Note that the company file will be included in the Tuesday snapshot but not in the Monday snapshot.
Step 10: Attempt to roll back the oracledb/oradata snapshot by using the oracledb/oradata@Monday snapshot. What happens?
root@solaris11:~# zfs rollback oracledb/oradata@monday
cannot rollback to ‘oracledb/oradata@monday’: more recent snapshots exist
use ‘-r’ to force deletion of the following snapshots: oracledb/oradata@tuesday
Notice that more recent snapshots (oradata@tuesday) exist; therefore, you cannot roll back to an earlier snapshot unless you use the -r option that deletes the more recent snapshots till the oradata@monday snapshot becomes the most recent. Do not roll back yet.
Question: If the oracledb/oradata snapshot is rolled back to the Monday snapshot, what data will be lost?
Answer: The file named /oradata/cust/company will be lost.
Step 11: Delete the file named /oradata/cust/company.
root@solaris11:~# rm /oradata/cust/company
Note: Remove the customer company to see if you can recover it.
Step 12: List the descendant oracledb file systems. Roll back the oracledb/oradata/cust@tuesday snapshot.
root@solaris11:~# zfs rollback oracledb/oradata/cust@tuesday
Now you rolled back (recovered) to the cust@tuesday backup. Does it include the company customer file? You will find out in the next step.
Step 13: Confirm that /oradata/cust/company is restored.
root@solaris11:~# ls /oradata/cust/company
Yes, your customer company is restored. Because the Tuesday backup was taken after you created this customer, it was in your cust@tuesday backup.
Step 14: Create a directory named /backup.
root@solaris11:~# mkdir /backup
Note: Create a separate directory to store your Monday backups. Your company wants to save these backups offsite because this is the end of the quarter for your company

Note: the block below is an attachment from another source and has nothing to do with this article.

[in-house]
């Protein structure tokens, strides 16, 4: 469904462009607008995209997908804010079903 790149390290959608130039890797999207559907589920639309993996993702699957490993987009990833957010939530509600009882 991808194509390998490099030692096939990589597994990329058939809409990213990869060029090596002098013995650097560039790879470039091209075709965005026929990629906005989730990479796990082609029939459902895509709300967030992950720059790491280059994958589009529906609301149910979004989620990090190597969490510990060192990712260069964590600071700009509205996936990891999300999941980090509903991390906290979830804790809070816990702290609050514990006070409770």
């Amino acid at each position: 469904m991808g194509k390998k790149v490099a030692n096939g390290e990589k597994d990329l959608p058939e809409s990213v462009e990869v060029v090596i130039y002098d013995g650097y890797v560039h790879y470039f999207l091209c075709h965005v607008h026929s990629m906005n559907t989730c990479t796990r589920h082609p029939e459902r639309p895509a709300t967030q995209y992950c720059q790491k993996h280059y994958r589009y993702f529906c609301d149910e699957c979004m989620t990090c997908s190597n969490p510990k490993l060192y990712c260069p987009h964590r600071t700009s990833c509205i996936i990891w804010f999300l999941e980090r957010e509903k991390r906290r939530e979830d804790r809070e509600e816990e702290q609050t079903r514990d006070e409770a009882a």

Step 15: Use the zfs send command to recursively send the oracledb/oradata@monday snapshot. Save the copy in a file named /backup/oracledb.oradata.monday.
root@solaris11:~# zfs send -Rv oracledb/oradata@monday > /backup/oracledb.oradata.monday
sending from @ to oracledb/oradata@monday
sending from @ to oracledb/oradata/om@monday
sending from @ to oracledb/oradata/mktg@monday
sending from @ to oracledb/oradata/cust@monday
Note: Now you have only one /backup directory, which contains all the Monday backups. This directory can be archived on tape or sent to another machine on the network. See how simple the command is. Use -R to send all the snapshots in oradata@monday. The backed up snapshot naming convention has changed slightly to enable differentiation between the snapshots and the backed up data.
Step 16: Use the ls-lh command to list the size of the file in /backup. Verify that it approximately matches the size of the space used by the oracledb/oradata file systems.
Yes. It does match approximately.
Step 17: Use the zfs send command to send the oracledb/oradata/cust@monday snapshot to the /backup directory. Then list the size of the snapshot stream.
root@solaris11:~# zfs send oracledb/oradata/cust@monday > /backup/oracledb.oradata.cust.monday
Note: As you can see, the Monday snapshot for the cust file system and its Monday backup file consume approximately the same amount of storage space.
Step 18: Destroy the oracledb/oradata/cust file system. Confirm whether it is deleted.
root@solaris11:~# zfs destroy -r oracledb/oradata/cust
root@solaris11:~# zfs list /oradata/cust
/oradata/cust: No such file or directory
Now you have destroyed the cust file system so that you can test the recover (receive) function.
Step 19: Use the zfs receive command to re-create the oracledb/oradata/cust file system. Confirm the file system recovery by using the zfs list command.
root@solaris11:~# zfs receive oracledb/oradata/cust < /backup/oracledb.oradata.cust.monday
This shows you that the recovery was successful.
Step 20: Use the zfs list command to confirm the recovery of the full /oradata/cust file system.
Now you have learned in detailed about using zfssnapshots for backup and recovery in Oracle Solaris.